When Aaron Copland died in 1990, a flood of obituaries hailed the composer as the “Dean of American Music.” In the 25 years since his passing, no composer has picked up the reins; no successor has arisen whose music for the concert hall is popular, universally respected, and profoundly influential in driving our understanding of what is American music. There have been many composers who’ve created many great works, but no second Dean of American Music has been raised from the crowd.
Step into the theatre, however, and there is one such man: Stephen Sondheim. Sondheim, the composer of 23 musicals performed all across the world, has done more to influence sound and conception of American musical theatre than anyone else alive. He may not be the Dean of American Music, but he is unquestionably the Dean of American Musical Theatre. And, as of yesterday, he is a recipient of a Presidential Medal of Freedom.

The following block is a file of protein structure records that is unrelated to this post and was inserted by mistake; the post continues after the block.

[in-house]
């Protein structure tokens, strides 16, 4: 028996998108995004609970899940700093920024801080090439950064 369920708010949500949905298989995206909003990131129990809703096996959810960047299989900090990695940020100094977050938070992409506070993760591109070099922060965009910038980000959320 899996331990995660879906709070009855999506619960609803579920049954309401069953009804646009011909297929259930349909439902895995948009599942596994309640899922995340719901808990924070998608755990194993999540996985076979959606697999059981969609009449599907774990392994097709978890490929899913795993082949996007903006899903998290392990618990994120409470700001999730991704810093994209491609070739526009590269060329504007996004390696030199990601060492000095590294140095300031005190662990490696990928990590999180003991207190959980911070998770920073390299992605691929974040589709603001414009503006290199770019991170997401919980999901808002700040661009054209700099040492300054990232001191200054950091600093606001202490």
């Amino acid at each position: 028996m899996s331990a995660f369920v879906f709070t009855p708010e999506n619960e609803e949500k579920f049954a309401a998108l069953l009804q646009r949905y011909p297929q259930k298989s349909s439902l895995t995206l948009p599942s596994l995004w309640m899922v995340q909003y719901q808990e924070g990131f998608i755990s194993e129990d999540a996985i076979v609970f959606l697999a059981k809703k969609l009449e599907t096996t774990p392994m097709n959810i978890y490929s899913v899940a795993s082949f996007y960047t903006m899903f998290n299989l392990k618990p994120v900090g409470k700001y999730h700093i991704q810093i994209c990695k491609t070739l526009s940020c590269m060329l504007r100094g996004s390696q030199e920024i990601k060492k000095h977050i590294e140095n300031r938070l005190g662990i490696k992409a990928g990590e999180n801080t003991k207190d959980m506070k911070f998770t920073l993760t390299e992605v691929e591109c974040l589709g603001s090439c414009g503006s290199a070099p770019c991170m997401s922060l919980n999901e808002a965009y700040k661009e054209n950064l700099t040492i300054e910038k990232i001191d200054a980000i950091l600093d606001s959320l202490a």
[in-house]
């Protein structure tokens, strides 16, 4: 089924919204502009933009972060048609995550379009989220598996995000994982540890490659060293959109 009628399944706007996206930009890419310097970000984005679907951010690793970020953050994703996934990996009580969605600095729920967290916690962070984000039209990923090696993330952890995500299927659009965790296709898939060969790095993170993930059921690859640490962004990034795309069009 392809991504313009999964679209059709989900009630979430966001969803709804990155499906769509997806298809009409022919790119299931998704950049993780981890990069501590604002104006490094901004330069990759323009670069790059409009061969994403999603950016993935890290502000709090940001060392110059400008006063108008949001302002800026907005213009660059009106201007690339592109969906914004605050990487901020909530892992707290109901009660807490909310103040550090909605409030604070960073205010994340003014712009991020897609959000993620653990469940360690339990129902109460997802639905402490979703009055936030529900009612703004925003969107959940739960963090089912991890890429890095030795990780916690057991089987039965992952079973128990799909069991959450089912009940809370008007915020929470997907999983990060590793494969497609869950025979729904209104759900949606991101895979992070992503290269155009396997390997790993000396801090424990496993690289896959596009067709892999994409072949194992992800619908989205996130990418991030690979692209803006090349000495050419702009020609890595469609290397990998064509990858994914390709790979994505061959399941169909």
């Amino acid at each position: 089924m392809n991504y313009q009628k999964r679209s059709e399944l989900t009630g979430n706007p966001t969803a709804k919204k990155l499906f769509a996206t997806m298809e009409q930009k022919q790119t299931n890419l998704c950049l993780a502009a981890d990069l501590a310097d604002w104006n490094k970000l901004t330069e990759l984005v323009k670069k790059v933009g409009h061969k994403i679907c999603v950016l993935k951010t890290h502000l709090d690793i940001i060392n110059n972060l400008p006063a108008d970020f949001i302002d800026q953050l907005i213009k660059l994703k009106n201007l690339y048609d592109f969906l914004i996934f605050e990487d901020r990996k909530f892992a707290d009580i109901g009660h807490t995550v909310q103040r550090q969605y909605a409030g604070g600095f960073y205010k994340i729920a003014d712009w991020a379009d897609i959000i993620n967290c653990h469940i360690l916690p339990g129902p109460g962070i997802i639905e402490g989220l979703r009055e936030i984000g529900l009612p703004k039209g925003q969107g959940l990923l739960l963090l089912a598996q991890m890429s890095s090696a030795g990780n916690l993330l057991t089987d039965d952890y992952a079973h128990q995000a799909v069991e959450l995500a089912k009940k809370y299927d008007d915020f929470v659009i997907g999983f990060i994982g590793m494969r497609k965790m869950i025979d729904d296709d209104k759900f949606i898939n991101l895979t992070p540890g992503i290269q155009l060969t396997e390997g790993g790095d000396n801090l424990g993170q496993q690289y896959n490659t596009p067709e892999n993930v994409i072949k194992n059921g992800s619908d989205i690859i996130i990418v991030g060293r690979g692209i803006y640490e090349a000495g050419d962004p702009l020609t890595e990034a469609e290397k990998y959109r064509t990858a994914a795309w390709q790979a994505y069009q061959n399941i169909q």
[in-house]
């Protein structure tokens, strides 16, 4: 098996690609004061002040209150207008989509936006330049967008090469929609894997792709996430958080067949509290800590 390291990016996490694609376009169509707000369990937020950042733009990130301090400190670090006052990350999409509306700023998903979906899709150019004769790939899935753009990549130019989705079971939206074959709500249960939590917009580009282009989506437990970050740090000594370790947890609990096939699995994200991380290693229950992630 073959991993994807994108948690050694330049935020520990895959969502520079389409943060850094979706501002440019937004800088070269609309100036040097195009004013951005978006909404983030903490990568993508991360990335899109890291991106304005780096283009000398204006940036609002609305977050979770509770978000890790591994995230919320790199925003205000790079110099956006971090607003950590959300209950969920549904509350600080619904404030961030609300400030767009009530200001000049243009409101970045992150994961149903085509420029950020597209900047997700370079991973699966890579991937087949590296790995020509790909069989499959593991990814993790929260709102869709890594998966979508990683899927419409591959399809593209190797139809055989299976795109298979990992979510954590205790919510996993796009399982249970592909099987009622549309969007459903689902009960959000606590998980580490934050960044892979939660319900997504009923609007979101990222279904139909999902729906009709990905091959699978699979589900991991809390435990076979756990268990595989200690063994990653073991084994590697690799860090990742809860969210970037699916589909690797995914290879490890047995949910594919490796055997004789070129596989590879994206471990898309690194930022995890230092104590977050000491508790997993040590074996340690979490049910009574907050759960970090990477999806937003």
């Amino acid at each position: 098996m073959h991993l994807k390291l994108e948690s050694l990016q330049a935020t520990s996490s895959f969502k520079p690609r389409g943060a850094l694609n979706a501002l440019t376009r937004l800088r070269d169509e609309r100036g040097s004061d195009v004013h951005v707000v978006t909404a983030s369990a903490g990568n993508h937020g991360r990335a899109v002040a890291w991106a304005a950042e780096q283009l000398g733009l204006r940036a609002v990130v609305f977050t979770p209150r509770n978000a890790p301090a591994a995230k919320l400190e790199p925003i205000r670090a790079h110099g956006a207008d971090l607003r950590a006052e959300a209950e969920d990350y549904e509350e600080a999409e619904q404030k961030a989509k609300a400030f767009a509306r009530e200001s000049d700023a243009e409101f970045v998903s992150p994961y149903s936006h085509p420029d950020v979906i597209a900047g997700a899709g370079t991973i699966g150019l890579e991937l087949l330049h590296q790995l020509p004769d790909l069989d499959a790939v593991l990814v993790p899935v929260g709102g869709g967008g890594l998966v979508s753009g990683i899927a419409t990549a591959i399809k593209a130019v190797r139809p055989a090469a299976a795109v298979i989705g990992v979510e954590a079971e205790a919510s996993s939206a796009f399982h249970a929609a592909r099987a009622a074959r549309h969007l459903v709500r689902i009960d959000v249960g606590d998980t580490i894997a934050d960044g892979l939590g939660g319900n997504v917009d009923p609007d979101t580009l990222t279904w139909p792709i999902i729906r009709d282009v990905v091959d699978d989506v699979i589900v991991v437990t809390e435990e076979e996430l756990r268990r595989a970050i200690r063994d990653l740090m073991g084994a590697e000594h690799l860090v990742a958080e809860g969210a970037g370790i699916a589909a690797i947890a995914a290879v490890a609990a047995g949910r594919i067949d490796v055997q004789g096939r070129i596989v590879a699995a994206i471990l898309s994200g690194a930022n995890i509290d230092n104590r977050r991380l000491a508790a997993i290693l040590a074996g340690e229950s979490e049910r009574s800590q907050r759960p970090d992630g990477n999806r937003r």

In presenting the award, President Barack Obama credited Sondheim with advancing the musical theatre genre, saying “As a composer and a lyricist, and a genre unto himself, Sondheim challenges his audiences… His greatest hits aren’t tunes you can hum, they’re reflections on roads we didn’t take and wishes gone wrong.” The speech included several references to Sondheim’s songs and song lyrics, and his treatment of subjects with what Obama described as “Relationships so frayed and fractured, there’s nothing left to do but send in the clowns.”